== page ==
Countless iPhone apps have been removed from the App Store by Apple, many for unknown reasons. From apps that were just dumb (IAmRich) to potantially offensive apps (South Park player) to genuinely useful apps (Box Office), it seems nearly impossible to predict what Apple may or may not deem to be acceptable when it comes to third-party applications.
What if the same agreement that allows Apple to dump apps from the iPhone app store was used by Apple’s competitors, like Microsoft? Can you imagine buying some software, installing it on your PC, and then one day it is just… gone? No explanation, no refund, just gone. There would be absolute uproar. So why isn’t this the case with the iPhone?
Now I can understand why Apple would want to enforce strict policies on the content available for the iPhone. After all, this is a company that has made its fortune by purposely not relying on third parties to develop for its products. Practically every add-on (that is widely used) to any Apple product was, in fact, made by Apple. Rather than letting (and encouraging) any company to develop content the way that Microsoft has, Apple prefers to have maximum control so as to guarantee compatibility and stability.
The problem is: Apple is removing applications based on seemingly arbitrary and nonsensical policies that are impossible to figure out or predict. You literally cannot find out what is or isn’t acceptable, even if you are an app developer.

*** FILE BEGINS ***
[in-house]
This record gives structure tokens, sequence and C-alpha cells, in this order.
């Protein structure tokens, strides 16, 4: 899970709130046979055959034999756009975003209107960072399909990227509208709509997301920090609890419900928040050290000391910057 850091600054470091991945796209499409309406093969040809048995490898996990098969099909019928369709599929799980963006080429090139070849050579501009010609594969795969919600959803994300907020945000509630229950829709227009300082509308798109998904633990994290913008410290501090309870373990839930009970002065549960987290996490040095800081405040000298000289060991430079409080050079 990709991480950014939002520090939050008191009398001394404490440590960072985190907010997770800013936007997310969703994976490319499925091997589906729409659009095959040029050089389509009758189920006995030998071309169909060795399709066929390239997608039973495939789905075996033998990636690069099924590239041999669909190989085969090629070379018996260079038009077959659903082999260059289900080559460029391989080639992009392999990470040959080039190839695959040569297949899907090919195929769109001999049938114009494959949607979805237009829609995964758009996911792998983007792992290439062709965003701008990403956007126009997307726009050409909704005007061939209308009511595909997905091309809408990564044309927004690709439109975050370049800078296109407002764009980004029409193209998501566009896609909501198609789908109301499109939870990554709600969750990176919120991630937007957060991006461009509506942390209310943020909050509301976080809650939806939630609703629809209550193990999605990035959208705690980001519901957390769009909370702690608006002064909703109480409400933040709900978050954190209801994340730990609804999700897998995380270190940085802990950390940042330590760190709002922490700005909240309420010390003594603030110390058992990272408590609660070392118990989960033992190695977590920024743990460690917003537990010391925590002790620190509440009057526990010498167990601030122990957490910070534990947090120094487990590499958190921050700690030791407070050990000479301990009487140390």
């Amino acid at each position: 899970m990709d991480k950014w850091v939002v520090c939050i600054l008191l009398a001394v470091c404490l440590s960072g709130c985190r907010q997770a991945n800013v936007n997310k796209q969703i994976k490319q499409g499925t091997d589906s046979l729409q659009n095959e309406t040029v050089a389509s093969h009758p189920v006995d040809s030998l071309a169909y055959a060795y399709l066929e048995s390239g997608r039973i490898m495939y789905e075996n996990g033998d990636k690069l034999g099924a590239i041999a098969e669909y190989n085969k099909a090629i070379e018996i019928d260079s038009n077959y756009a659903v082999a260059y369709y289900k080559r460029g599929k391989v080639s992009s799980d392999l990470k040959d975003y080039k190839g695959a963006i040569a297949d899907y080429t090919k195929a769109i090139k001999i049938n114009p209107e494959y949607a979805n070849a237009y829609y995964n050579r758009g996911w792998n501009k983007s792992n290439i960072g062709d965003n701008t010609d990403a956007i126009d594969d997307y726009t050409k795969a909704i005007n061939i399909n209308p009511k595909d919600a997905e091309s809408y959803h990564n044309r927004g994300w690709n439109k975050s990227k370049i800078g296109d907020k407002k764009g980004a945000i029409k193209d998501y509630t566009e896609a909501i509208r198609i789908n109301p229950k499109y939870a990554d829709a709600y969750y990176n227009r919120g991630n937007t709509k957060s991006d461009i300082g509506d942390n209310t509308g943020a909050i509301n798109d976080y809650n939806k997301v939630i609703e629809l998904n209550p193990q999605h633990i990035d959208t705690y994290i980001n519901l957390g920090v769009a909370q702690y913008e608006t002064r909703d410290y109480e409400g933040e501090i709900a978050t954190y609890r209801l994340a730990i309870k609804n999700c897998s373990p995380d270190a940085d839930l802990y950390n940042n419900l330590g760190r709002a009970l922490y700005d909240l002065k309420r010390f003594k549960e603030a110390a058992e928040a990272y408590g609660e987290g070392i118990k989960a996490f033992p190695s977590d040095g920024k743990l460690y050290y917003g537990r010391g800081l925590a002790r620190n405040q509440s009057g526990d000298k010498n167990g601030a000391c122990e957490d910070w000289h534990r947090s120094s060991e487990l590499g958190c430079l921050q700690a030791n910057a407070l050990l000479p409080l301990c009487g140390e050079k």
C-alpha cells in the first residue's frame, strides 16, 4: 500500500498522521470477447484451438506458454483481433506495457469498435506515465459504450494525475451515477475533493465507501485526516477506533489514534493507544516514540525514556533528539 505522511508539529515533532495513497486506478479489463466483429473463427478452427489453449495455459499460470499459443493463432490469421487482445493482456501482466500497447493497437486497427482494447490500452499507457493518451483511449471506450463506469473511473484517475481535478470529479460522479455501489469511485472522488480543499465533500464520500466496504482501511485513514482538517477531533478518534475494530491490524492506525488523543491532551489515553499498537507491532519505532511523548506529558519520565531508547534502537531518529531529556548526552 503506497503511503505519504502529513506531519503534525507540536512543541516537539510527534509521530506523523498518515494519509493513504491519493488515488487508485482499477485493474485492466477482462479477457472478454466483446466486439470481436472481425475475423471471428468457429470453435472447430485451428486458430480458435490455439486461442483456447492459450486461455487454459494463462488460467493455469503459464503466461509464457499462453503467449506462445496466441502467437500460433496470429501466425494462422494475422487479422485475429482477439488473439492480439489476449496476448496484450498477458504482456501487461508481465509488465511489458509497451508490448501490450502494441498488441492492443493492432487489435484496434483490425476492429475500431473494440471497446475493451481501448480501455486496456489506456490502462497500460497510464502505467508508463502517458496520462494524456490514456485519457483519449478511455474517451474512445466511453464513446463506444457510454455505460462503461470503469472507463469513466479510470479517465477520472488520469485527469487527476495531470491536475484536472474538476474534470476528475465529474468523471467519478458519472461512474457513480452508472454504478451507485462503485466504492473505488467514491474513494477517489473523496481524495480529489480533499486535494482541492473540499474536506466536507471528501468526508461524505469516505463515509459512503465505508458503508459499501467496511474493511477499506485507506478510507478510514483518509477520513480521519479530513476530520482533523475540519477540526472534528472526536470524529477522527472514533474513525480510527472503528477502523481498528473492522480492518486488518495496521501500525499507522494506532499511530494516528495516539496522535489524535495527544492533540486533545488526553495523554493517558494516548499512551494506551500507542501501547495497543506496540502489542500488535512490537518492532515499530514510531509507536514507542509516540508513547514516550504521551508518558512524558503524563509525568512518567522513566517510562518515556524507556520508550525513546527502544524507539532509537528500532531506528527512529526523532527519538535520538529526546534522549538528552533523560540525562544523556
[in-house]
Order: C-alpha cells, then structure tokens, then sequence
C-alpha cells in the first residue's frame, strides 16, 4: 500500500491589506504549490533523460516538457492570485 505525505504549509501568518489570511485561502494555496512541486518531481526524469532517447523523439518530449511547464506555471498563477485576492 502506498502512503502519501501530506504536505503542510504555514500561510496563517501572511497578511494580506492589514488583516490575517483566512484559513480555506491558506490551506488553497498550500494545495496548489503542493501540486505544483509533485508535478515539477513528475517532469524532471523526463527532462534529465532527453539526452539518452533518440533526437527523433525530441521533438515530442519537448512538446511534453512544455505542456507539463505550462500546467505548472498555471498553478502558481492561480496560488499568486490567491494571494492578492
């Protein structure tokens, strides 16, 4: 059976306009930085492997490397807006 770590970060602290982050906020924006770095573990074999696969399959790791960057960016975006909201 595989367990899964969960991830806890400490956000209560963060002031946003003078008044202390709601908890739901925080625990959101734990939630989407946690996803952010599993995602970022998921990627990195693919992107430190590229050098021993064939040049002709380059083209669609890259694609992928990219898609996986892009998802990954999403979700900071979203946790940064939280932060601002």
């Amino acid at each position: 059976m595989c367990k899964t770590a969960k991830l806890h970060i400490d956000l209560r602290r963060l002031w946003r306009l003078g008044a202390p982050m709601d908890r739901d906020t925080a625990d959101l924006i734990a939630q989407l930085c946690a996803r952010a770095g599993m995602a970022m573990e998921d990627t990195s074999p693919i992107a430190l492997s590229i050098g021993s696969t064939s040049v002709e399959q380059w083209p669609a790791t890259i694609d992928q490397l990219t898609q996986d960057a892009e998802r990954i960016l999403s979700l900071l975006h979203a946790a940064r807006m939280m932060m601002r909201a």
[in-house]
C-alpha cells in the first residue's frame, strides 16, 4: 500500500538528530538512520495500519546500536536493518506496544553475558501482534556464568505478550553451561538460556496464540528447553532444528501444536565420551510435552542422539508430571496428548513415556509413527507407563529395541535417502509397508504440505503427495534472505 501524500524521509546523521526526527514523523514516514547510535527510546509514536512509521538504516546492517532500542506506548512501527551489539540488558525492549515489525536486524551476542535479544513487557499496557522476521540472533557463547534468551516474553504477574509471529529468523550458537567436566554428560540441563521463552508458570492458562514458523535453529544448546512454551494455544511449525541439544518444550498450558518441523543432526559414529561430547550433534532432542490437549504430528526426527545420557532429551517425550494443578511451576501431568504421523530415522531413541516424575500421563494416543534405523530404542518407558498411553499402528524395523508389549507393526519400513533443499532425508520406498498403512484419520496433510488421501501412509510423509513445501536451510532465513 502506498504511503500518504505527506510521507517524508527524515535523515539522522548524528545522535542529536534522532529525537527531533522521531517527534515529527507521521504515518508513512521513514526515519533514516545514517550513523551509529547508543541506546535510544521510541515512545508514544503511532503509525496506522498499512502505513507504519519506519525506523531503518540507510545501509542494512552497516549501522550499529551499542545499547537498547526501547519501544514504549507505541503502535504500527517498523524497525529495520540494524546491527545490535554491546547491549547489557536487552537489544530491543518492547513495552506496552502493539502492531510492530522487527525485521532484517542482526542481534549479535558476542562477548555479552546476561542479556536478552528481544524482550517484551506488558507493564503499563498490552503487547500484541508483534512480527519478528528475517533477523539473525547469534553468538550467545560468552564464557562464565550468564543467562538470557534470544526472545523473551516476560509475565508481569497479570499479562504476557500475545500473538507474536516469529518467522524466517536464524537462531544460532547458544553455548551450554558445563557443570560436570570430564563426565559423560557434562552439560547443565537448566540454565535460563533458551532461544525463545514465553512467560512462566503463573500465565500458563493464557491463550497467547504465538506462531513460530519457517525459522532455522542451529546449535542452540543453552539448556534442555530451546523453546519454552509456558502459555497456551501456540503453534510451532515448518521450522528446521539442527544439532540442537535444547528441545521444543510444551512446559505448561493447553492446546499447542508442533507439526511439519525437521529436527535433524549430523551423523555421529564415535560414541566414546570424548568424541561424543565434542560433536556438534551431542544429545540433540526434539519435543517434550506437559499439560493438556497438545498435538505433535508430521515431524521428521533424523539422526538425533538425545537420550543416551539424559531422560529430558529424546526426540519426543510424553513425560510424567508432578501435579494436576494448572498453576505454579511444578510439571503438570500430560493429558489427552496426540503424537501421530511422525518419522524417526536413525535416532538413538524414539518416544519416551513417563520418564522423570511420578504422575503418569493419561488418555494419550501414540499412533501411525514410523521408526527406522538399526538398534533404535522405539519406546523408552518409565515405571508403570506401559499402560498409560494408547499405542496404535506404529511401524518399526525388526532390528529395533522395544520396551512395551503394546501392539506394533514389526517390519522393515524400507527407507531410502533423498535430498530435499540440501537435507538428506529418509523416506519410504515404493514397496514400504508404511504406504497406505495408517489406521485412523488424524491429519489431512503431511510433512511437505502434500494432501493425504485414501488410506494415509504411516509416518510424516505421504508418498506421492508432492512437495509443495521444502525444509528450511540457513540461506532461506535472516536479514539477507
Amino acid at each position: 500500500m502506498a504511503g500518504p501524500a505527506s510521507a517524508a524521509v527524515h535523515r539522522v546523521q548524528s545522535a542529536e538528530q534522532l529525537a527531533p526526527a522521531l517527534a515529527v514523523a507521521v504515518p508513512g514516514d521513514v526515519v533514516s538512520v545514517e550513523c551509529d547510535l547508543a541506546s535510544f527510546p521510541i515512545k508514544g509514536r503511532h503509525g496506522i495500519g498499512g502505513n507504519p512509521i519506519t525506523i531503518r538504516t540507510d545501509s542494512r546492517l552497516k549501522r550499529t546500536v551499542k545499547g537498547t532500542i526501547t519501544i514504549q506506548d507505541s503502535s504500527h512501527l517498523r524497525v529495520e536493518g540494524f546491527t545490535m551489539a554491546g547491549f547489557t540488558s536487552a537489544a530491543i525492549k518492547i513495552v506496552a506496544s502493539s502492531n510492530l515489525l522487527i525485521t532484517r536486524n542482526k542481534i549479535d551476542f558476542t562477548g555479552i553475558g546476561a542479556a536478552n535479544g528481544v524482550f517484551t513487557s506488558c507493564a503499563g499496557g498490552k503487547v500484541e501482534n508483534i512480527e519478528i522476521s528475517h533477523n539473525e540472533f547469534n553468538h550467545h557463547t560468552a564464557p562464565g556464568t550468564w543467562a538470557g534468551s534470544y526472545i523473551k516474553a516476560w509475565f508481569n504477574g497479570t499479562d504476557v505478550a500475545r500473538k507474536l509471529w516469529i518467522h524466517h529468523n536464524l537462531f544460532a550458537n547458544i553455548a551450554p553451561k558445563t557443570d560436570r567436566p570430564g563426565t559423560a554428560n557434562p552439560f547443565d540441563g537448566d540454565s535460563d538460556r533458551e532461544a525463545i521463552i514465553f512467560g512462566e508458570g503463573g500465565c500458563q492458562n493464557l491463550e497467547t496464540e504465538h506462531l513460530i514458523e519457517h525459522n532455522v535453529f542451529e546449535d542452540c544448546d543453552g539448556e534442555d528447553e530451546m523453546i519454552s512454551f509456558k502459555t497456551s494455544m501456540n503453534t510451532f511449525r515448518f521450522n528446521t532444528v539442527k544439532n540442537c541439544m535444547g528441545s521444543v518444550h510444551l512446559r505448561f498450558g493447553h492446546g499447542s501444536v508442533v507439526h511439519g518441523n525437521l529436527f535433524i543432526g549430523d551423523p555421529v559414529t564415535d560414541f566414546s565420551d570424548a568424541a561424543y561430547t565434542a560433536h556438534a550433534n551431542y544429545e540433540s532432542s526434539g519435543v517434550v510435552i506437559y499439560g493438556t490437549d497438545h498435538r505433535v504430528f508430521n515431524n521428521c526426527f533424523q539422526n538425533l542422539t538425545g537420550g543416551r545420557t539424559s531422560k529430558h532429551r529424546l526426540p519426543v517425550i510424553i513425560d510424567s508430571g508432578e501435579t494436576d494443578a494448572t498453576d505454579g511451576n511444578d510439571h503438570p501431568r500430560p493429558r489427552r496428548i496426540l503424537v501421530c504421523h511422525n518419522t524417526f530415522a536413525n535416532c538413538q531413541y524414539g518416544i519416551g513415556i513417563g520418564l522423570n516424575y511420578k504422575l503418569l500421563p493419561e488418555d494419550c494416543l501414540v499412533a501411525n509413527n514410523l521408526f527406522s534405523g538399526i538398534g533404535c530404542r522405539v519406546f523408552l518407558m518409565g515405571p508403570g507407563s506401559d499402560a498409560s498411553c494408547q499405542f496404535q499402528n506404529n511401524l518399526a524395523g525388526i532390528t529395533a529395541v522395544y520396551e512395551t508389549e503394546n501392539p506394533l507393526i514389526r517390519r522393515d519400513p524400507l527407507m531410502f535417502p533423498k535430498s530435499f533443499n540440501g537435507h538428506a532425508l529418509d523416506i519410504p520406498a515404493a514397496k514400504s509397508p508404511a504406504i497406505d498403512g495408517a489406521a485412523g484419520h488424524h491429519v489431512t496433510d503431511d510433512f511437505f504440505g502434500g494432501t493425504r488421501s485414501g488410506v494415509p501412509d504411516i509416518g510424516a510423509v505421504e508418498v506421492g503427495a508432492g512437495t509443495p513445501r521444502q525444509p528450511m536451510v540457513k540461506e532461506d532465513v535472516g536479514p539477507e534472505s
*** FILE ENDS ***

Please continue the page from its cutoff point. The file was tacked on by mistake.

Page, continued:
So where does Apple draw the line? Will the iPhone start to block websites with adult content? What about blocking music with explicit content? What about videos or pictures containing nudity? At what point does Apple say, “This is up to the user, let’s leave it alone”?
If I had an iPhone, I would like to have that Box Office app. I’d also like the South Park app. Why should Apple decide that South Park is not appropriate for me? That is a decision I should be making, and by downloading an app, I am making that decision. Besides, Apple has some pretty obvious double-standards when it comes to what is offensive. There are anywhere between 75 and 100 apps in the app store that simulate farts, for example.
This is nothing less than censorship, and it should be recognized as such. Want to install whatever app you want, without the all-powerful Apple telling you what to do? There’s an app for that! Actually, Apple just removed it. Sorry.